Principals of the Tripartite Negotiating Forum (TNF) failed to agree on the way forward over an application by employers to the High Court challenging some amendments to the Labour Act when they met on Friday last week, businessdigest has learnt.
The meeting was attended by the TNF principals, who are Labour minister Prisca Mupfumira representing government, Employers Confederation of Zimbabwe president Joel Kahwema representing business and the Zimbabwe Congress of Trade Unions president George Nkiwane representing labour. Representatives of the Zimbabwe Federation of Trade Unions and the Apex Council also attended the meeting.
Sources said government insisted at the meeting employers should withdraw the court case if negotiations are to resume among the three parties. Employers, however, stuck to their guns insisting they will only withdraw their court application if government protects their members from lawsuits from former employees dismissed after the July 17 Supreme Court ruling which allowed employers to do so on three months’ notice without paying a retrenchment package. Among various sections of the amended legislation that employers have appealed against include sections that compel companies to compensate workers dismissed using the Supreme Court ruling.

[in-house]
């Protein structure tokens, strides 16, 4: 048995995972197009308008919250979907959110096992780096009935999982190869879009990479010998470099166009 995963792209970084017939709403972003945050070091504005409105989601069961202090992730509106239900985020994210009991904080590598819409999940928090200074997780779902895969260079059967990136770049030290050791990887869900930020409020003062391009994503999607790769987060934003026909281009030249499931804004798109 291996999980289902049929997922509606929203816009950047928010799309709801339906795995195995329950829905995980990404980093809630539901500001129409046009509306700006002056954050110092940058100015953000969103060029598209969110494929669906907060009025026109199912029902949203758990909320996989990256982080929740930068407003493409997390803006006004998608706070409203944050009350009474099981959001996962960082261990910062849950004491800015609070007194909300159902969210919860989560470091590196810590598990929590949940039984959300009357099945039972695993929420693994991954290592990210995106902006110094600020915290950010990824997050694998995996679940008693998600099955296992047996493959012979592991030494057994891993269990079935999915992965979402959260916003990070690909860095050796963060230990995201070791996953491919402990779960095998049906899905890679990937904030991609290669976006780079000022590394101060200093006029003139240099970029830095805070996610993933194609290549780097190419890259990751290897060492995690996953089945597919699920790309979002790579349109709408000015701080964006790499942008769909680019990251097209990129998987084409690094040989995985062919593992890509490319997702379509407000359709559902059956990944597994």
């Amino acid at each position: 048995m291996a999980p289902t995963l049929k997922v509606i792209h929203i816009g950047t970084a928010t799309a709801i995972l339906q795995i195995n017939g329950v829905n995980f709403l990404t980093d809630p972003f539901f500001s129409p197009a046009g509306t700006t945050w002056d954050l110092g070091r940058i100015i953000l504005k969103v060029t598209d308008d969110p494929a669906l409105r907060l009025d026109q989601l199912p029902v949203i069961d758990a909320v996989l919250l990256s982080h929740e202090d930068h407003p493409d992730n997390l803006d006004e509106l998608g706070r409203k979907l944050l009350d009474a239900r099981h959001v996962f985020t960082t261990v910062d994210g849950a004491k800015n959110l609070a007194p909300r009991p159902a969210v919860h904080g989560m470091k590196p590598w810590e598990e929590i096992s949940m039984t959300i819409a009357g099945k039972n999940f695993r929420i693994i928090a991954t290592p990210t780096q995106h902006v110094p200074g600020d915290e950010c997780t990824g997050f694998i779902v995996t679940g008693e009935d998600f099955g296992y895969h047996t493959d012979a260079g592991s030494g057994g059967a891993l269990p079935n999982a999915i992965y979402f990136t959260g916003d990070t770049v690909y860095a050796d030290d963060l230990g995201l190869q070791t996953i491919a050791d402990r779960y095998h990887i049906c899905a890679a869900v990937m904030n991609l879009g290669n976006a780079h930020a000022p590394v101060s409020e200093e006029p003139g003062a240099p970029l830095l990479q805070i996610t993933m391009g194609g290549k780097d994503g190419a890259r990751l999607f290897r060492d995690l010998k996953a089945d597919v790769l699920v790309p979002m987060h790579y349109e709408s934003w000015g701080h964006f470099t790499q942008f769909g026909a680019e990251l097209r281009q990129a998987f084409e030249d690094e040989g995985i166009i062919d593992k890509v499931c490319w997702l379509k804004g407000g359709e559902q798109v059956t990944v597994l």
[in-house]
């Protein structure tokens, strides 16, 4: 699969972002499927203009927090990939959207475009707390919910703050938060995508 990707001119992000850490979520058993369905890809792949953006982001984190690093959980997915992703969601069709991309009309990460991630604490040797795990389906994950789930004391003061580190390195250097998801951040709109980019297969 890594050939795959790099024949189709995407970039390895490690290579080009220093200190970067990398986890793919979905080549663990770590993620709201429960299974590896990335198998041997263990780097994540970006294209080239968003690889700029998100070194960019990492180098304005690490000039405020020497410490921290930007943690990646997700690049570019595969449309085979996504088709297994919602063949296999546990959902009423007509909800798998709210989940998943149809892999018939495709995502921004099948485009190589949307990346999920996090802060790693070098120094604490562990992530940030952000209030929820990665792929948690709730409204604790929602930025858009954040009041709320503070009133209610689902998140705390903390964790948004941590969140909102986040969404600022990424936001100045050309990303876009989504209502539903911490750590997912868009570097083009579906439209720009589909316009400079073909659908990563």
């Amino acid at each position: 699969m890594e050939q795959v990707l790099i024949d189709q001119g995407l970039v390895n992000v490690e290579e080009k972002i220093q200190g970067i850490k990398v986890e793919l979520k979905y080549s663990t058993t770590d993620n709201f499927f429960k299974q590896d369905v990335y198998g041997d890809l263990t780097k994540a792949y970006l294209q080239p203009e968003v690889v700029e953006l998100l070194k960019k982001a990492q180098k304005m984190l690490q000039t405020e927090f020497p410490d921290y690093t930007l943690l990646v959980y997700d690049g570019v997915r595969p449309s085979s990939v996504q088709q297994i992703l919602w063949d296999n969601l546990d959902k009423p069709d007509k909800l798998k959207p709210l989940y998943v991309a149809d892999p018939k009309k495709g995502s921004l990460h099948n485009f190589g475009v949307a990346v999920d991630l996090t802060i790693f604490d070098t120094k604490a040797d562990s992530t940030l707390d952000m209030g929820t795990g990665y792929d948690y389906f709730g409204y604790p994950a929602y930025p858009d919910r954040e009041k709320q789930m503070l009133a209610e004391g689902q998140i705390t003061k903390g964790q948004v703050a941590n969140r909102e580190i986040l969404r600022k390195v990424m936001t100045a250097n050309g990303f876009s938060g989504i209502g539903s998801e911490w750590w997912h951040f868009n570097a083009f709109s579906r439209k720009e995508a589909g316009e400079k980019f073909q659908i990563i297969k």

“Employers told government that they cannot leave their members at the mercy of the lawyers of former employees who could attach their property if they withdraw the application,” a source said. “Government said they will fast track meetings for the affected employers with the Retrenchment Board to apply for exemptions from paying the package. This was not acceptable to employers.”
The ZCTU, who have applied for a joinder in the court application by employers, agreed in the meeting that there is a need to protect employers from lawsuits by former workers during negotiations to further amend the legislation governing labour.
Sources said the principals were scheduled to meet again yesterday for further talks to find a solution to the deadlock. However, one insider doubts the three parties can reach an agreement describing the scheduling of further negotiations as “kicking the can down the road.”